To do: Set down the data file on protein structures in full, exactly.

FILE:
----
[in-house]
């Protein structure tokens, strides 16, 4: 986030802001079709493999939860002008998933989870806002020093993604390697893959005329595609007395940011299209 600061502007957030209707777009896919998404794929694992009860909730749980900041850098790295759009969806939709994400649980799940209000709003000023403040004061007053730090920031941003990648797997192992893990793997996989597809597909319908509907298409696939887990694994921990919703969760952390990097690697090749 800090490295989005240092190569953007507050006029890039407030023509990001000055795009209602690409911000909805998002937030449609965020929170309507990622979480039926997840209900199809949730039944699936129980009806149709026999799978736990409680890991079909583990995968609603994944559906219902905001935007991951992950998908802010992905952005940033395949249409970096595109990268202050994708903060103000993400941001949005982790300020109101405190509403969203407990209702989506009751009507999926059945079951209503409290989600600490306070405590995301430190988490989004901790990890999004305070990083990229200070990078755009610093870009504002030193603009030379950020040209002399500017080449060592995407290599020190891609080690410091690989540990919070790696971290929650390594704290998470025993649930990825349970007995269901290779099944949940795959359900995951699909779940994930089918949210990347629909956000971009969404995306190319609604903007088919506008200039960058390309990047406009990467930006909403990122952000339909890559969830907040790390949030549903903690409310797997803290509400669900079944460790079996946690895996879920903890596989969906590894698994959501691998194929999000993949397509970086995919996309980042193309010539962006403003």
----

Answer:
[in-house]
């Protein structure tokens, strides 16, 4: 986030802001079709493999939860002008998933989870806002020093993604390697893959005329595609007395940011299209 600061502007957030209707777009896919998404794929694992009860909730749980900041850098790295759009969806939709994400649980799940209000709003000023403040004061007053730090920031941003990648797997192992893990793997996989597809597909319908509907298409696939887990694994921990919703969760952390990097690697090749 800090490295989005240092190569953007507050006029890039407030023509990001000055795009209602690409911000909805998002937030449609965020929170309507990622979480039926997840209900199809949730039944699936129980009806149709026999799978736990409680890991079909583990995968609603994944559906219902905001935007991951992950998908802010992905952005940033395949249409970096595109990268202050994708903060103000993400941001949005982790300020109101405190509403969203407990209702989506009751009507999926059945079951209503409290989600600490306070405590995301430190988490989004901790990890999004305070990083990229200070990078755009610093870009504002030193603009030379950020040209002399500017080449060592995407290599020190891609080690410091690989540990919070790696971290929650390594704290998470025993649930990825349970007995269901290779099944949940795959359900995951699909779940994930089918949210990347629909956000971009969404995306190319609604903007088919506008200039960058390309990047406009990467930006909403990122952000339909890559969830907040790390949030549903903690409310797997803290509400669900079944460790079996946690895996879920903890596989969906590894698994959501691998194929999000993949397509970086995919996309980042193309010539962006403003």